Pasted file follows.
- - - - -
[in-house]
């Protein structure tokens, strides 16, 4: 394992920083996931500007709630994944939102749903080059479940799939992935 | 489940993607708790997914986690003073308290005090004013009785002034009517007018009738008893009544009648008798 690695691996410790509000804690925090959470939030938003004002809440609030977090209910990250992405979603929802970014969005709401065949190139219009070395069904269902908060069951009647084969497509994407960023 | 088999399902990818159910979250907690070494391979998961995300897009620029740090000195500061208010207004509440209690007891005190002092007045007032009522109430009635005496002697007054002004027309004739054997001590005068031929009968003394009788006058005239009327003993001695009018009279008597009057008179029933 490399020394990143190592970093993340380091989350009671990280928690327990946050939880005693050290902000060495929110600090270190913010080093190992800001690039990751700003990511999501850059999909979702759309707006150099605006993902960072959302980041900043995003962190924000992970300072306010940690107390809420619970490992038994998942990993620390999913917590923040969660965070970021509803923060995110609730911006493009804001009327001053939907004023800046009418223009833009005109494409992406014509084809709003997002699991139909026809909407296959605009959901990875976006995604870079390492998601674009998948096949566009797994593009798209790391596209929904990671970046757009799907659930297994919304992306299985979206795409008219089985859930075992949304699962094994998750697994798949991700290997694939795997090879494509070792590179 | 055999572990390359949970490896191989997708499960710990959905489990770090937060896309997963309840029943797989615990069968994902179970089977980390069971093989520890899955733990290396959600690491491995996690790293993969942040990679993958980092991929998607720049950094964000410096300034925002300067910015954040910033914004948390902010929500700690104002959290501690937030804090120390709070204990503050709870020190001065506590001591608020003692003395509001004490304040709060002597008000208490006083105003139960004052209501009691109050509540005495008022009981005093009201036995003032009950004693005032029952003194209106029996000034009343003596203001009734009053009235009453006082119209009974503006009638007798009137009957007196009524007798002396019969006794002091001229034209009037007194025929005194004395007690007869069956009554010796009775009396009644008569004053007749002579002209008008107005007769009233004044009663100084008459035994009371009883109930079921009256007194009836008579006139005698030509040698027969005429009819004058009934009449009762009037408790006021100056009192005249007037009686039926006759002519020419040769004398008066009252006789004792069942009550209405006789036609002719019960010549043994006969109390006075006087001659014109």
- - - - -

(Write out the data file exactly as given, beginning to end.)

[in-house]
């Protein structure tokens, strides 16, 4: 394992920083996931500007709630994944939102749903080059479940799939992935 | 489940993607708790997914986690003073308290005090004013009785002034009517007018009738008893009544009648008798 690695691996410790509000804690925090959470939030938003004002809440609030977090209910990250992405979603929802970014969005709401065949190139219009070395069904269902908060069951009647084969497509994407960023 | 088999399902990818159910979250907690070494391979998961995300897009620029740090000195500061208010207004509440209690007891005190002092007045007032009522109430009635005496002697007054002004027309004739054997001590005068031929009968003394009788006058005239009327003993001695009018009279008597009057008179029933 490399020394990143190592970093993340380091989350009671990280928690327990946050939880005693050290902000060495929110600090270190913010080093190992800001690039990751700003990511999501850059999909979702759309707006150099605006993902960072959302980041900043995003962190924000992970300072306010940690107390809420619970490992038994998942990993620390999913917590923040969660965070970021509803923060995110609730911006493009804001009327001053939907004023800046009418223009833009005109494409992406014509084809709003997002699991139909026809909407296959605009959901990875976006995604870079390492998601674009998948096949566009797994593009798209790391596209929904990671970046757009799907659930297994919304992306299985979206795409008219089985859930075992949304699962094994998750697994798949991700290997694939795997090879494509070792590179 | 055999572990390359949970490896191989997708499960710990959905489990770090937060896309997963309840029943797989615990069968994902179970089977980390069971093989520890899955733990290396959600690491491995996690790293993969942040990679993958980092991929998607720049950094964000410096300034925002300067910015954040910033914004948390902010929500700690104002959290501690937030804090120390709070204990503050709870020190001065506590001591608020003692003395509001004490304040709060002597008000208490006083105003139960004052209501009691109050509540005495008022009981005093009201036995003032009950004693005032029952003194209106029996000034009343003596203001009734009053009235009453006082119209009974503006009638007798009137009957007196009524007798002396019969006794002091001229034209009037007194025929005194004395007690007869069956009554010796009775009396009644008569004053007749002579002209008008107005007769009233004044009663100084008459035994009371009883109930079921009256007194009836008579006139005698030509040698027969005429009819004058009934009449009762009037408790006021100056009192005249007037009686039926006759002519020419040769004398008066009252006789004792069942009550209405006789036609002719019960010549043994006969109390006075006087001659014109």